The two old men met early each afternoon on the pleasant wide porch and waited for the postman. The porch faced the park, the water and the afternoon sun. There were glass jalousie windows which could be rolled shut when the winter wind came up across the Tampa Bay.
The two old men, Mr. Beattle who had been a professor and Mr. Kelley, a retired manufacturer, were as different in character as one could imagine; and yet this was the time of day they both waited for all morning. It was a time of easy comradeship, free from solitude, and safe from the inquistion of strangers who had no notion of privacy. There was, too, and more important, the possibility of mail.
“No, I haven’t seen him yet.” Mr. Beattle was seated in the light aluminum chair, his walking stick laid precisely across the arms, his feet in their highly polished black shoes and wool-rib socks placed side by side in a spot of sun that warmed the green sisal rug.
Mr. Kelley, breathing heavily, was coming up the three low steps. He pushed opened the glass door. “I thought I heard him.”
There was no need to comment on this and Mr. Beattle, who was from Virginia, remained silent in his tidewater way.
It was Mr. Beattle’s impressive head that was a surprise each day to Mr. Kelley. Beattle had the sort of thick gray and sandy blonde hair that stayed combed but nevertheless stood up and away from his head. With his shaggy eyebrows it gave him a leonine aspect and great dignity. He had practically no cheekbones so that there were slanting hollows from his deepset eyes to his strong jaw. His teeth, too, in spite of their stains, still showed strong, and added to the vigorous feline countenance.
His body, though, was thin. In winter, when he wore his tweeds, he had the bearing of a large man; but now in the early fall with his sport shirt and narrow knit tie, he was plainly thin and old. Kelley often wondered if Mr. Beattle ate enough.
It was plain to anyone that Kelley had eaten enough all his life. His florid face sagged with weight; and folds of fat hung from his jawbones and swayed when he moved his head. His stomach was enormous and had the padded appearance his grandchildren liked to imitate with sofa cushions. His voice rolled in the deep, hearty manner of many fat men and made Mr. Beattle look smaller, as though he were shrinking to escape the voice which reverberated in the glass sunporch.
“Mr. Beattle,” he said, “the sun’s still hot.”
Mr. Beattle nodded that that was true.
Mr. Kelley let the door close behind him and lowered his weight onto the green web of the aluminum chaise longue. His seersucker shirt was transparent where it stuck to his pink breasts and his green putter-trousers were as wrinkled as pajamas. He wore sandals and no socks. There were days, Beattle was sure, when Mr. Kelley tried to look as repulsive as possible.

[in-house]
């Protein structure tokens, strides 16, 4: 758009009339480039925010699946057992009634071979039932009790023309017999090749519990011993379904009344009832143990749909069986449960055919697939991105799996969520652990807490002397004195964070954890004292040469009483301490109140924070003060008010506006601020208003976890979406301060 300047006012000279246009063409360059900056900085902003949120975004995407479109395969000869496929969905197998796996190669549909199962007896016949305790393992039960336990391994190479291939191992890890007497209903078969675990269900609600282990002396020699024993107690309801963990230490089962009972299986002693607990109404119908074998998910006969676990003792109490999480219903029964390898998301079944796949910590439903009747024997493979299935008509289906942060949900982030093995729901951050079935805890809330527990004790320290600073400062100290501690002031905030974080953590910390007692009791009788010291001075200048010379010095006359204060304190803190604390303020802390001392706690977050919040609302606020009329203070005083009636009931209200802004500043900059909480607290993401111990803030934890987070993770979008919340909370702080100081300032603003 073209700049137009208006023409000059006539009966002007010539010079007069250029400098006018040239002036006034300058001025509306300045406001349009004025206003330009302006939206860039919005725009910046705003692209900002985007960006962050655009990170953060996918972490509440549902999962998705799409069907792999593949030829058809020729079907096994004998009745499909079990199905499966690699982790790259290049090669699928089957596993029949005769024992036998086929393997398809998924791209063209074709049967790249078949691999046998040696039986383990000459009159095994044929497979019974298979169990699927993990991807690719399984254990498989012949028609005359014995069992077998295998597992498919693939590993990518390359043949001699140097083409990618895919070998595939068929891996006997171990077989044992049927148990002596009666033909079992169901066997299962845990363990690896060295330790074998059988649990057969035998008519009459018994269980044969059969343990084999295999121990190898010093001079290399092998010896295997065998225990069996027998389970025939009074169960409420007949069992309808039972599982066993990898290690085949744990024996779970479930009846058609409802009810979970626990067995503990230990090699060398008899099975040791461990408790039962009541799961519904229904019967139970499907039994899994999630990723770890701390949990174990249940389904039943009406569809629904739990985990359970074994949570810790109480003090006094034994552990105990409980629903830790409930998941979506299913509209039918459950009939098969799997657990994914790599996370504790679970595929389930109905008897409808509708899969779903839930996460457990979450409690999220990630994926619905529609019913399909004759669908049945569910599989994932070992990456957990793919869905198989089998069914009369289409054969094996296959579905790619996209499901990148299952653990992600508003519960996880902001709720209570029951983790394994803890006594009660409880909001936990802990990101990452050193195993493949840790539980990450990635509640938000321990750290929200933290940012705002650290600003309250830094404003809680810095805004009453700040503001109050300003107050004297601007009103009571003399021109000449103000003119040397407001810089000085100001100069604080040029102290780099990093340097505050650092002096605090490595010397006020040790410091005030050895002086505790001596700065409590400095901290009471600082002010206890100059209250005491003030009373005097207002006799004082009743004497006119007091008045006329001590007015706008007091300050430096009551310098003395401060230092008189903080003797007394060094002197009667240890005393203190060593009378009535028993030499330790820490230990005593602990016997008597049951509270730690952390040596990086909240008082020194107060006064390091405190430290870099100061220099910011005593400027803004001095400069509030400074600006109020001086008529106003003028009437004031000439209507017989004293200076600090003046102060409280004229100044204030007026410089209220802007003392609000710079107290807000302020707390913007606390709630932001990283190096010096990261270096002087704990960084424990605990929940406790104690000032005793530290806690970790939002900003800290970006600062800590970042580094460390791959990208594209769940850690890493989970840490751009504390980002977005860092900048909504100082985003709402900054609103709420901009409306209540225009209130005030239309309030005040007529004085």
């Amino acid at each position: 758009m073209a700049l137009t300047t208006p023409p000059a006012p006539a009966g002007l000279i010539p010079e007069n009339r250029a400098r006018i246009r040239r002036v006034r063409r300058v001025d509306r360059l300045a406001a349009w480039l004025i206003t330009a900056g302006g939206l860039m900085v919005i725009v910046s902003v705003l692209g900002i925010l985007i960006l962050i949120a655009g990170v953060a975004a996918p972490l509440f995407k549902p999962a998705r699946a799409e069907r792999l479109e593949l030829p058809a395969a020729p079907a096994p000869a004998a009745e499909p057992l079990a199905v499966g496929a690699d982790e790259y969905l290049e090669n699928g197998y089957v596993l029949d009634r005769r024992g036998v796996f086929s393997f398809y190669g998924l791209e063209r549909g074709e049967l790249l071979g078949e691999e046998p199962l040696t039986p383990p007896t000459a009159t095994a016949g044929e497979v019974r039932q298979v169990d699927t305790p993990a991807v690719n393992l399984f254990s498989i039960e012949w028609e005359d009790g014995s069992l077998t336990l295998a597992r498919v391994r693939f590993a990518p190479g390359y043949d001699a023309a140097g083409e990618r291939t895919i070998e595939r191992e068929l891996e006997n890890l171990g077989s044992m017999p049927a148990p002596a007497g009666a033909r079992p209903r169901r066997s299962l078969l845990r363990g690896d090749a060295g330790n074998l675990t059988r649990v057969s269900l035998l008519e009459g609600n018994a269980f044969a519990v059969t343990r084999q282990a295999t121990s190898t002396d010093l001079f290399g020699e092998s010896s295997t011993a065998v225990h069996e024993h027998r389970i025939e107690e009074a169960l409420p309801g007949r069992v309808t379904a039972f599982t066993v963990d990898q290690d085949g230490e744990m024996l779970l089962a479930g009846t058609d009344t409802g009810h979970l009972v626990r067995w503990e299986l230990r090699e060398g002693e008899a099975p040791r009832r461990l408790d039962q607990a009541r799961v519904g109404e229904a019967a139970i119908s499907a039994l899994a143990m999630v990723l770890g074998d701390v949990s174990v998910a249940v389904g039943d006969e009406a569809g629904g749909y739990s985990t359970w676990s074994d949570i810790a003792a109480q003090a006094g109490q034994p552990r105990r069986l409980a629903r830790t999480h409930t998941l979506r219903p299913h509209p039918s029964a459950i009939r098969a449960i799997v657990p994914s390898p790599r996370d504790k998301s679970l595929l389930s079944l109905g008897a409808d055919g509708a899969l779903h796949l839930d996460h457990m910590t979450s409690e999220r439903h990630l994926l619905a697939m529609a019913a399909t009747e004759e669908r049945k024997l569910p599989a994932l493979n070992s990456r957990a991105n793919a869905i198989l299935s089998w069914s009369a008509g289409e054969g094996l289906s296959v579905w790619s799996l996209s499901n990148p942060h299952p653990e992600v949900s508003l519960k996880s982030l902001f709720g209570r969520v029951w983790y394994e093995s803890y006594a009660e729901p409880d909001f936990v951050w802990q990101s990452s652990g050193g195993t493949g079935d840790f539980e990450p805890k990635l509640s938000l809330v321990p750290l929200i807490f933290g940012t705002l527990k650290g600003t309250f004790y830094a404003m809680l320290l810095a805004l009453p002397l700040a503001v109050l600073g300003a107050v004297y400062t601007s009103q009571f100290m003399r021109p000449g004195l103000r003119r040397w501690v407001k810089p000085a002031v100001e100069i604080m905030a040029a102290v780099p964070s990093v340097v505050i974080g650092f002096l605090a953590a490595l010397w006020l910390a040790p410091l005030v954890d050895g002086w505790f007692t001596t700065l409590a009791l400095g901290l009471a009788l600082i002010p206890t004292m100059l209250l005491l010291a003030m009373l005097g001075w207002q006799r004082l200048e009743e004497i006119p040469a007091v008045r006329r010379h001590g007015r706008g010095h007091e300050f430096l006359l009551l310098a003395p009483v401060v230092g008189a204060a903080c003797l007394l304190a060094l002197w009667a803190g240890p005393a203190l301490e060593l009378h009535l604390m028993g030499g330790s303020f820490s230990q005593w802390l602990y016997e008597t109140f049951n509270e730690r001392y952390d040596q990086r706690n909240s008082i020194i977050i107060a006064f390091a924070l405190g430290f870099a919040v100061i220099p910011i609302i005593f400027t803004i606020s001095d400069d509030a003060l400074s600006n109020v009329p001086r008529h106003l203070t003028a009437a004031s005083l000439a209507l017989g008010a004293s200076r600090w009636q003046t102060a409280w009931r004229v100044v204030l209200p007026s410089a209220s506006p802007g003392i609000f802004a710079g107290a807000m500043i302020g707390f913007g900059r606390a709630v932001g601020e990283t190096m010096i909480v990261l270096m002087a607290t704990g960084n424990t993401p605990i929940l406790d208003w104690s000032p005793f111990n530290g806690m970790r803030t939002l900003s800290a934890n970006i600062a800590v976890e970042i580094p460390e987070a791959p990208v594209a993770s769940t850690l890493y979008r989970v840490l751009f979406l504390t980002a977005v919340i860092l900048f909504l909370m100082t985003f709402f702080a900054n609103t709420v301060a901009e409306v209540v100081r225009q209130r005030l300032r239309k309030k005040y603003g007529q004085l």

On such days, Beattle had further noticed, Mr. Kelley was inclined to make personal remarks.
“Mr. Beattle,” he said between breaths, “I don’t see how you stand those wool trousers.”
With his grey-haired fingers, the yellowed nails pared round and close, Beattle pinched the seams of his worsted flannels at the knees. He was inclined to say that he found them comfortable and was accustomed to them, but that would only open the way for more remarks from Mr. Kelley in his present mood.
When Mr. Beattle said nothing, Kelley watched him shrewdly out of the comer of his eye. He tried again: “Don’t you sweat?”
Beattle was certain now that this was a bad day for Mr, Kelley. Even though the question was direct, he chose not to answer.
It was a bad time for Mr. Kelley. For three days he had had no mail. Yesterday he had walked straight from the porch to the Korner Store and had bought things that were not on his list: shrimp Creole, poppyseed rolls, French Alsatian wine, a pint of ice cream, four different kinds of candy bars, and promising himself that he would portion these things out to himself over a two-week period, he’d gone home and eaten them all before midnight.
Twice he had awakened during the night with indigestion. This morning he felt not only fat but completely without character and had thought, as Beattle surmised: “To hell with socks. If I’m going to eat like one, I may as well look like one.”
When Beattle had waited long enough for the porch to echo with the brashness of the question about his sweat glands, he said, “It is warm today.”